Hi Nigel, Thanks for the encouragement, but it was Duncan that is making the plunge into hand tool ownership. I ve been using hand tools for quite some time
                          Message 12 of 30 , Sep 14, 2011
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                            Hi Nigel,

                            Thanks for the encouragement, but it was Duncan that is making the plunge into hand tool ownership.

                            I've been using hand tools for quite some time and have even had the opportunity to make a few period examples. In the photo section of this group, in the folder "Eirikr's Camp", you can see pictures of the Viking axe and the Mastermyr chest replica that I made. Almost much everything in the pictures of the encampment is stuff that I've made. I don't have pictures of the chisels or spoon bits that I've made. Maybe I'll remember to take a few photos while I'm at the Great Western War in October.
                            http://groups.yahoo.com/group/medievalsawdust/photos/album/1171162070/pic/list

                            The Mastermyr Find by Arwidsson and Berg (1983) has provided very detailed information about the extant artifacts related to the find. I used the dimensions and drawings from this book to figure out the lock mechanism when I duplicated it. I based the hinges on my chest on information from the book as well.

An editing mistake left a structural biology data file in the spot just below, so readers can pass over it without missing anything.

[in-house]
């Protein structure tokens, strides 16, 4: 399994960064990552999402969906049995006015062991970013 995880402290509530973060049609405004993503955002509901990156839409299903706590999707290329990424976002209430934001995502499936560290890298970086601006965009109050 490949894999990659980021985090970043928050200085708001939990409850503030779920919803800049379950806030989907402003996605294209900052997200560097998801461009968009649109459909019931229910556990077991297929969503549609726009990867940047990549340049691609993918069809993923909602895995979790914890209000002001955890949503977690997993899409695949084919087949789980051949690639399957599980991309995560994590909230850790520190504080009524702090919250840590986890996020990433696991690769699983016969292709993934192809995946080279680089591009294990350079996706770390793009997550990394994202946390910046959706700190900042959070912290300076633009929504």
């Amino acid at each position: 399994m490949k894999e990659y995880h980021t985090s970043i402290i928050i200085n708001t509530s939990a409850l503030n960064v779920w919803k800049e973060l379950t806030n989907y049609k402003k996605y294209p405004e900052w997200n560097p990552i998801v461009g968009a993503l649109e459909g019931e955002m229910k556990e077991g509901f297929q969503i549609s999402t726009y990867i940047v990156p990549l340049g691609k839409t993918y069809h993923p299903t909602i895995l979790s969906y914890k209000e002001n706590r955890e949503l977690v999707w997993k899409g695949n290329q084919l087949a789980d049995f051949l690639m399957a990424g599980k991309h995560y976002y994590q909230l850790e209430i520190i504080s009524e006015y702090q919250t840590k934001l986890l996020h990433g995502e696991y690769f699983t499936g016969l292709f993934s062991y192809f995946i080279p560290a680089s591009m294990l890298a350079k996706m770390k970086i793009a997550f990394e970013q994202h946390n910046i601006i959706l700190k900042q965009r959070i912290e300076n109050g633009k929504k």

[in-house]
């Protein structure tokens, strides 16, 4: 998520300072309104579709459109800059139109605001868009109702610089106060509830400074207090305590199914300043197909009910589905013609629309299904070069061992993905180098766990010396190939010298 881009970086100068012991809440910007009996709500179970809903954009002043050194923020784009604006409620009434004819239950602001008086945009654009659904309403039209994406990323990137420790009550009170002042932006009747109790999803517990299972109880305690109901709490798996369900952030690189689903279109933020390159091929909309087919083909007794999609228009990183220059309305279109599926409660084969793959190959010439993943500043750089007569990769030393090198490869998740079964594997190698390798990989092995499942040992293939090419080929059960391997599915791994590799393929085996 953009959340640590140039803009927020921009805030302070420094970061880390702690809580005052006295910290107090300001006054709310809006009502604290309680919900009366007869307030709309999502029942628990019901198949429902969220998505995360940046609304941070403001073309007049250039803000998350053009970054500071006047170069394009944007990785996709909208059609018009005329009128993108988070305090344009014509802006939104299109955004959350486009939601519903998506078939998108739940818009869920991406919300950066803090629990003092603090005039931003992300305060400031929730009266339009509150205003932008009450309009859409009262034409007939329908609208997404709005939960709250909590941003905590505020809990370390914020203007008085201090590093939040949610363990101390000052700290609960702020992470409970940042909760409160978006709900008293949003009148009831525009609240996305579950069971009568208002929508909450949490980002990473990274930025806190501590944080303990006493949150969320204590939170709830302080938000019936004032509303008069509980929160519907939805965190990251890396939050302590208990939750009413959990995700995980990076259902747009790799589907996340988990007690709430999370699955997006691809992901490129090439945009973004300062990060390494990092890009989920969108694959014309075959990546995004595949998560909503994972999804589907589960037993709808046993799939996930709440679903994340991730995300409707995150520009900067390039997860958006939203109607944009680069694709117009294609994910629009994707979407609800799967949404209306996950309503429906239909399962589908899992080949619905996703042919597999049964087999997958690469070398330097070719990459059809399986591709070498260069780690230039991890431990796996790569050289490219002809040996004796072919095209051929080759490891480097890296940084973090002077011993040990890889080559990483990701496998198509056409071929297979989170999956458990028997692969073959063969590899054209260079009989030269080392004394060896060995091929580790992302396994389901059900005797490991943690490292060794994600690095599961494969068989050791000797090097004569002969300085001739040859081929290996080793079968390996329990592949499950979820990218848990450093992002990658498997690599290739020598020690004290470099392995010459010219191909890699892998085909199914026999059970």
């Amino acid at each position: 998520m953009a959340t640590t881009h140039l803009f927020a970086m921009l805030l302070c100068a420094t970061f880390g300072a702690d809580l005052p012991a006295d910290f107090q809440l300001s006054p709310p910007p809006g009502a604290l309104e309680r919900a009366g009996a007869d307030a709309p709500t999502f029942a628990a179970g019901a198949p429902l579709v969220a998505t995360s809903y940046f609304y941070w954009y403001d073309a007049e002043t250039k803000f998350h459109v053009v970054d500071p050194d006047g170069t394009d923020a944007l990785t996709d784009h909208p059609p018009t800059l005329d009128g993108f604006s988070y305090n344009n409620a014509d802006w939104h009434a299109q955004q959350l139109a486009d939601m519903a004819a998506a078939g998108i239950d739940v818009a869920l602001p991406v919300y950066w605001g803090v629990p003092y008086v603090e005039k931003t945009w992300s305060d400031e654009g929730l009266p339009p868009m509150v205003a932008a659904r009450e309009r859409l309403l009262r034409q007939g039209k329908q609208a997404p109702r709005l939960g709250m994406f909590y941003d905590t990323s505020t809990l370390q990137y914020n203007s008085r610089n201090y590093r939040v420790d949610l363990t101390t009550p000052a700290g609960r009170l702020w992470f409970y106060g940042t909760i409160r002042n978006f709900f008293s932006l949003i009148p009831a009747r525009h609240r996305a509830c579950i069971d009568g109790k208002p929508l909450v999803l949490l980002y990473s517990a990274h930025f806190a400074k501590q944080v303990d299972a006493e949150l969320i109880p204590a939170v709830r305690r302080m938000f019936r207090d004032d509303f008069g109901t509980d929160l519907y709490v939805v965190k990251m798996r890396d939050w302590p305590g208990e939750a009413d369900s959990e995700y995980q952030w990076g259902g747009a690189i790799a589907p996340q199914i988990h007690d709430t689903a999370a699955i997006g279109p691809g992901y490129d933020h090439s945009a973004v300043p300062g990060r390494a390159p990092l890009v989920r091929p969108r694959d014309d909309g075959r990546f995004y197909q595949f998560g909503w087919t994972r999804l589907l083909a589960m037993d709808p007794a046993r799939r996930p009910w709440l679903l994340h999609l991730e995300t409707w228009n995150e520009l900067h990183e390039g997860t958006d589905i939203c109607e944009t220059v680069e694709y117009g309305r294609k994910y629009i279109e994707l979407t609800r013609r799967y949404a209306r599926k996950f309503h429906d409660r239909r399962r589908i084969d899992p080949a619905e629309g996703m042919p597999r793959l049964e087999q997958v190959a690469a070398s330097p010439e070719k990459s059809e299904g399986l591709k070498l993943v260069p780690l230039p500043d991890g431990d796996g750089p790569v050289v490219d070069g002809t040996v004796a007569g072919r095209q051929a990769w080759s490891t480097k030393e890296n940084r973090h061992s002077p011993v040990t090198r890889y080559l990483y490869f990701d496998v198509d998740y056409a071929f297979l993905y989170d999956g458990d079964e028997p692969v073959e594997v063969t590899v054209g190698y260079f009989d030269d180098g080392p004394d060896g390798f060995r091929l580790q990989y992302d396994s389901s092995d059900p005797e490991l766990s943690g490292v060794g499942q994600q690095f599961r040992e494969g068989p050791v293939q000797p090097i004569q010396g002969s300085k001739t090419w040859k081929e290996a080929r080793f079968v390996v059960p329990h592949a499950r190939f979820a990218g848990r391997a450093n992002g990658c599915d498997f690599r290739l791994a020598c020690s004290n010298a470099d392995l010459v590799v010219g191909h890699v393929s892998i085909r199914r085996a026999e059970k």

Finally, I'm a big fan of Mr Underhill, I own five of his books and have seen many of his shows.

                            Eirikr

                            --- In medievalsawdust@yahoogroups.com, nelsonhaynes@... wrote:
                            >
                            >
                            > Eric:
                            > Congratulations on your decision to try hand tools. Even if you use mostly
                            > power tools, the skills you get with hand tools will make you a better all
                            > round wood worker.
                            > First, Roy Underhill Has a good list of tools for a traditional wood shop:
                            > _http://www.pbs.org/woodwrightsshop/tools/index.html_
                            > (http://www.pbs.org/woodwrightsshop/tools/index.html)